I like to "think out loud" and post this so if anyone sees a flaw or better approach  they can point this out and maybe save me a co$tly mi$take! LOL!


Joining in on thinking out loud...Does the portion under the gear leg need to be there at all?  For that matter what if it was cut horizontally between the strut and gear leg.  The top portion could be slid up the strut for inspection and maintenance but the down side is disconnecting the strut to get it on.  I don't how much drag reduction the fairing gives you by covering that little bit of gear leg.  The rest of the gear leg is still hanging in the breeze.  Although it might look better with the gear leg portion still attach...don't really know about that part.

Thanks for your ideas, but the big problem is there's not one strut, there's two of them!  And, they angle away from each other. So, even if you disconnected the struts to install the fairing, you couldn't slide it away from the fuselage for inspection (or even the installation) because the struts are getting farther away from each other due to the angling-out.  You'd still have to have a relief cut for the struts to allow the fairing to open up.  Also, I really think you need that horizontal cut I indicated if you want to scribe-in/cut-in the struts for a really accurate, close fit.


Sorry I spaced out on the two strut issue.  On a different airplane I had issues with the wind cracking a similar fairing that was split in the same fashion. I ended up having to fiberglass a lip on one side that slid over the edge of the other side to direct the wind over the split area.  

In this case maybe a lip on the upper half that would fit over the lower half.  Help hold the lower half in place?

Usually what you do on these fairings is glue a tab to the underside of one edge that slides beneath the underside of the mating edge and either use screws or put rivnuts in the tab to receive machine screws to hold them together - ideally, nothing will be visible except the thin cut line and the screws.


BTW, Scott, I do agree there's probably not a whole lot of benefit to the portion of the fairing that runs under the gear leg since the leg is flat and parallel to the airflow in that area.  I'd probably initially make a cut perpendicular to the leg opening cut-out about 3/4"s of the way aft and slip the lower half of the fairing over the lower portion of the leg and slide it up.  If it turns out to be too complex trying to cut-in everything, I'd probably just cut-out completely the underside of the leg opening, but I'd try to retain where the fairing wraps around the edges fore and aft of the leg (to keep some stiffness in the fairing and also would look better).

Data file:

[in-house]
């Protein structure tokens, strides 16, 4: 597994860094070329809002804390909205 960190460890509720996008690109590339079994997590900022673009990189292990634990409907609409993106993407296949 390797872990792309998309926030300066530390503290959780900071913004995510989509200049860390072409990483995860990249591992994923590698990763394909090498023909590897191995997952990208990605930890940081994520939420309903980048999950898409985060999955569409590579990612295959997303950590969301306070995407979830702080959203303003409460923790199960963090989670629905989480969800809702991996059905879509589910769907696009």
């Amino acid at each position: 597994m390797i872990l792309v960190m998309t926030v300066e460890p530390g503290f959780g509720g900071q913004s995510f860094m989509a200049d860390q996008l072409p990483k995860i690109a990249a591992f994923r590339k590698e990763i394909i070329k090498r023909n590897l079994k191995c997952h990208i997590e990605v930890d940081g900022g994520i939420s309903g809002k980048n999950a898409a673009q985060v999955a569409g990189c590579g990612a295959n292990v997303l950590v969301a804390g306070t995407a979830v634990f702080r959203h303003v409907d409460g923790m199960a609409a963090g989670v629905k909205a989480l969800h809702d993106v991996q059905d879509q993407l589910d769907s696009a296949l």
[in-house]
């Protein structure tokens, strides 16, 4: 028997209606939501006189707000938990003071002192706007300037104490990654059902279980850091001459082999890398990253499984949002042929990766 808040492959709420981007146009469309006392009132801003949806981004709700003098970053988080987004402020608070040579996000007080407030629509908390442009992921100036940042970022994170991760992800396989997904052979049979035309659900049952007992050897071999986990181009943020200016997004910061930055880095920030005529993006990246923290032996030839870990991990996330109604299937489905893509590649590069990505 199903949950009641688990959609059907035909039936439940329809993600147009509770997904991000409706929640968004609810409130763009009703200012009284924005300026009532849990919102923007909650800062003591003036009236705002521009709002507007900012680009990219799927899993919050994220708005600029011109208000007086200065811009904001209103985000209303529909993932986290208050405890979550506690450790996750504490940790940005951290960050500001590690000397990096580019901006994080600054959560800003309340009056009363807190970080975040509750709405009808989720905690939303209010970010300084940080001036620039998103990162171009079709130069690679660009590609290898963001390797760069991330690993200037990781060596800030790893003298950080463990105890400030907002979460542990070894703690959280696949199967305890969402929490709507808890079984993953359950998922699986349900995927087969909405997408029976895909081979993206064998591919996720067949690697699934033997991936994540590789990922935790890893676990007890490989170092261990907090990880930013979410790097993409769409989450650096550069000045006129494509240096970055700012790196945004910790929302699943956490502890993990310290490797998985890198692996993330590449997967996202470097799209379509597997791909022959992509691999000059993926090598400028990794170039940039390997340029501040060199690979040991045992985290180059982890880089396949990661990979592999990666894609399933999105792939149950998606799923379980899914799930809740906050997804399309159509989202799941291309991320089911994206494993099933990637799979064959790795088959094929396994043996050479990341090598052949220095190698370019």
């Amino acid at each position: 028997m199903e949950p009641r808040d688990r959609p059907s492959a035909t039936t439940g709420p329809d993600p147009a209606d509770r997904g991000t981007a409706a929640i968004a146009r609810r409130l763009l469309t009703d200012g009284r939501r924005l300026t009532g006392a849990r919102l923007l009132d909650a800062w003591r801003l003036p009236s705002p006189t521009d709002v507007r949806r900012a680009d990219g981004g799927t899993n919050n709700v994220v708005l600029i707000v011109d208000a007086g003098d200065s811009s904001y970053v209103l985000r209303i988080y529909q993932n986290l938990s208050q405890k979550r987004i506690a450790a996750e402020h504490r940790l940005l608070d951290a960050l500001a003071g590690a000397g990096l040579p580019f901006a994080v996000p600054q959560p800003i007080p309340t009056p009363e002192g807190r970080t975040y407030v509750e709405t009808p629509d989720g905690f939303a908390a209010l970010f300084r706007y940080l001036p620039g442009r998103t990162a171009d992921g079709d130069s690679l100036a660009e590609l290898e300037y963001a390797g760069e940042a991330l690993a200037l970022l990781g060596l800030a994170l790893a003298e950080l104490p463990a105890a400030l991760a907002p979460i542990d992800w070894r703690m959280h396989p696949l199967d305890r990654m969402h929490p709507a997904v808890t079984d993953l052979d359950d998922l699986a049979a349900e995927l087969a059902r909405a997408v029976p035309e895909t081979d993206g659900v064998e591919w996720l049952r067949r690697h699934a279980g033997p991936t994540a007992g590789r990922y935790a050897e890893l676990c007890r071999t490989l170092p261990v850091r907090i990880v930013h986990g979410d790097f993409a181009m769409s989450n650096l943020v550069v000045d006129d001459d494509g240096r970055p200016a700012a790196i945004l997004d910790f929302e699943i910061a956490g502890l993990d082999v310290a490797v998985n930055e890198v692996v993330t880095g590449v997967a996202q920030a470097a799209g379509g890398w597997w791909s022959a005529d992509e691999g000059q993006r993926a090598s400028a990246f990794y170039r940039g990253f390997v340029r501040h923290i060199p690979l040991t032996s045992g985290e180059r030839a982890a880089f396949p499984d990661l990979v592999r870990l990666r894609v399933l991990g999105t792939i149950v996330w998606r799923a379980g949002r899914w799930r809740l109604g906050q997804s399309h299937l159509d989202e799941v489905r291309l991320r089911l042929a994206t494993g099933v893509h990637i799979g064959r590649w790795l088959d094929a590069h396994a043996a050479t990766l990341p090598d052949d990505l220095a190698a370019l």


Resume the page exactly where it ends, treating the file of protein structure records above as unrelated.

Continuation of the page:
... I just wish someone has "been there, done that!"  LOL!


I took a deep breath today and made the first cut on the fairing, cutting the gear leg opening:

The resultant oblong hole looks like it will easily fit around the gear leg (I'll have to make a cut on the bottom-side, perpendicular to the opening, and about 3/4 the distance aft so the resultant flap can be bent back and the fairing put around the gear leg).  It won't be precision-fit, but that's probably desirable as I anticipate there'll be some flex of the gear leg and it'll need some room to move - I could line the opening just inside with some foam weatherstrip if I want the opening sealed, but compliant.

I then started looking at the area where the struts will pass through.  I decided the horizontal cut will be the way to go where the opening is actually blocked-off as this will allow me to scribe around the struts and cut-in for a very close fit.  However, it doesn't look like a good idea to just continue the cut perfectly straight and horizontal all the way through the fairing as this will result in unnecessarily long cuts (with more potential problems for realignment of the resultant gap) and also cut through some fairly complex compound curves, making it harder to attach tabs to hold screws or rivnuts to secure the mating surfaces.  

To me, it seems better to angle the cuts so they are much shorter and where the fairing's curved surfaces are less complex, allowing tabs to be adhered easier on the inside. Here's some proposed cut lines:

This will allow the resultant two pieces to maintain a good bit of their shape and rigidity and still allow the blocked-off area on the top piece to be scribed and cut-in, similar to the bottom piece.

Any better ideas out there???


Update:  Well, no one popped up with a better idea, so I made the proposed cuts and began fitting the lower portion of the fairing to the left strut/gear/fuselage fitting.  I made the cut on the bottom to allow it to snap around the gear leg and then advanced it onto the fitting - scribing with a Sharpie and then cutting-in either with scissors or a sanding drum.  Here's some pics so you can see where I'm going with this:

One thing has become obvious to me - when I cut in the top portion, it will be absolutely necessary to orient the  top piece with the bottom piece so they close together correctly!  The plastic is so flexible I could easily see the bottom piece flexed out of shape so they don't mate accurately.  Also, when attaching to the fuselage, it'll be again necessary to have the two pieces joined so everything lines up!